Can Scarlett Johansson Sing? Who Cares?
Esquire music critic Andy Langer previews this week's new album releases, featuring music from actress-turned-singer Scarlett Johansson, Green Day side project Foxboro Hot Tubs, Abigail Washburn, and the Flobots.
Last winter, when Foxboro Hot Tubs first put up six songs for free on its Web site, many fans began to hear similarities with another familiar band: Green Day. Turns out, it actually was Green Day, recording under a different name. Now available on the full-length album Stop Drop Roll, the band's retro British Invasion garage-rock sounds reminiscent of The Who and The Yardbirds.
"The whole name-change thing is a mystery to me," Langer says. "Here's a band that had to decide what to do after American Idiot, after a real mainstream, Grammy-winning success. If this is a stopgap, I guess it works, but I don't know why they didn't just put this out as a Green Day record."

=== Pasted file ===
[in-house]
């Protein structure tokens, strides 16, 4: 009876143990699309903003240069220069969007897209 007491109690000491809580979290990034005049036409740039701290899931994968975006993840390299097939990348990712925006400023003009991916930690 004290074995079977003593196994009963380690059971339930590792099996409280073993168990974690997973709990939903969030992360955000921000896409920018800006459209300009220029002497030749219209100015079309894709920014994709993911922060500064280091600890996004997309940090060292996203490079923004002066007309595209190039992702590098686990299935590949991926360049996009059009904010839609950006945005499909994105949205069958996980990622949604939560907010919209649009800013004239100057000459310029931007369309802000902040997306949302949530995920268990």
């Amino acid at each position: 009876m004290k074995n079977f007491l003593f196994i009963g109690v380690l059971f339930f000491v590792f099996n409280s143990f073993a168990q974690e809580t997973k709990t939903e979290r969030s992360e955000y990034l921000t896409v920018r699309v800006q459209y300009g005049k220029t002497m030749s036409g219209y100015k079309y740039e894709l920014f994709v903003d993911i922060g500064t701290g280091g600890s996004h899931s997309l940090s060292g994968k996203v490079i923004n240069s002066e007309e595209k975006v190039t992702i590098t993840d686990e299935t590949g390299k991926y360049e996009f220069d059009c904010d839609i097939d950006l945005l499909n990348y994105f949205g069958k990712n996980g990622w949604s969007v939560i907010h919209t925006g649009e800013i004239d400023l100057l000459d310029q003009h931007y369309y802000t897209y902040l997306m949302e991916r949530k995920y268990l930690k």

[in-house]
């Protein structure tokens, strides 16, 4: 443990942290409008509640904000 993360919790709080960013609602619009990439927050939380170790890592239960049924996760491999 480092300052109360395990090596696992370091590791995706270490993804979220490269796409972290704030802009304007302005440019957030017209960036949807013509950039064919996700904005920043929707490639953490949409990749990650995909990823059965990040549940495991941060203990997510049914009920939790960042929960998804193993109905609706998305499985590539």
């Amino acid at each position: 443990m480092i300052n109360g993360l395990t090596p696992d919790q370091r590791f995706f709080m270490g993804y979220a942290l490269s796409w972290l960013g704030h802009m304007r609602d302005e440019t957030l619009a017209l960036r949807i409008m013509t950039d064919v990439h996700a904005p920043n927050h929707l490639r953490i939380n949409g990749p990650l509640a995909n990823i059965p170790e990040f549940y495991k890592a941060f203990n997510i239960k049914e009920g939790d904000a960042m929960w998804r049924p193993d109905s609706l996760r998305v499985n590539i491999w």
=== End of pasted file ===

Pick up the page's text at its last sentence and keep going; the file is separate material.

Actress Scarlett Johansson's debut CD, Anywhere I Lay My Head, covers and reinterprets the works of Tom Waits. The album, which also features features Yeah Yeah Yeahs guitarist Nick Zinner and even David Bowie on two songs, has incredibly lush and layered production by TV on the Radio's David Sitek. Langer says that this helps to disguise Johansson's breathy yet often lackluster vocals.
"The whole premise is tricky," Langer says, "because Tom Waits songs are tricky to begin with. This thing, like it started off, is a curiosity, and it's not that much more than that."
Banjo player Abigail Washburn utilizes her knowledge of and fluency in the Mandarin language to create a worldly hybrid bluegrass sound. Now teaming up with banjo icon Bela Fleck and Ben Sollee on The Sparrow Quartet, Washburn and company have created an album that Langer describes as "virtuosic and ambitious without sounding virtuosic and ambitious."
Langer also addressed the Flobots' summer radio hit "Handlebars," from its album Fight With Tools, which fuses classical and hip-hop.
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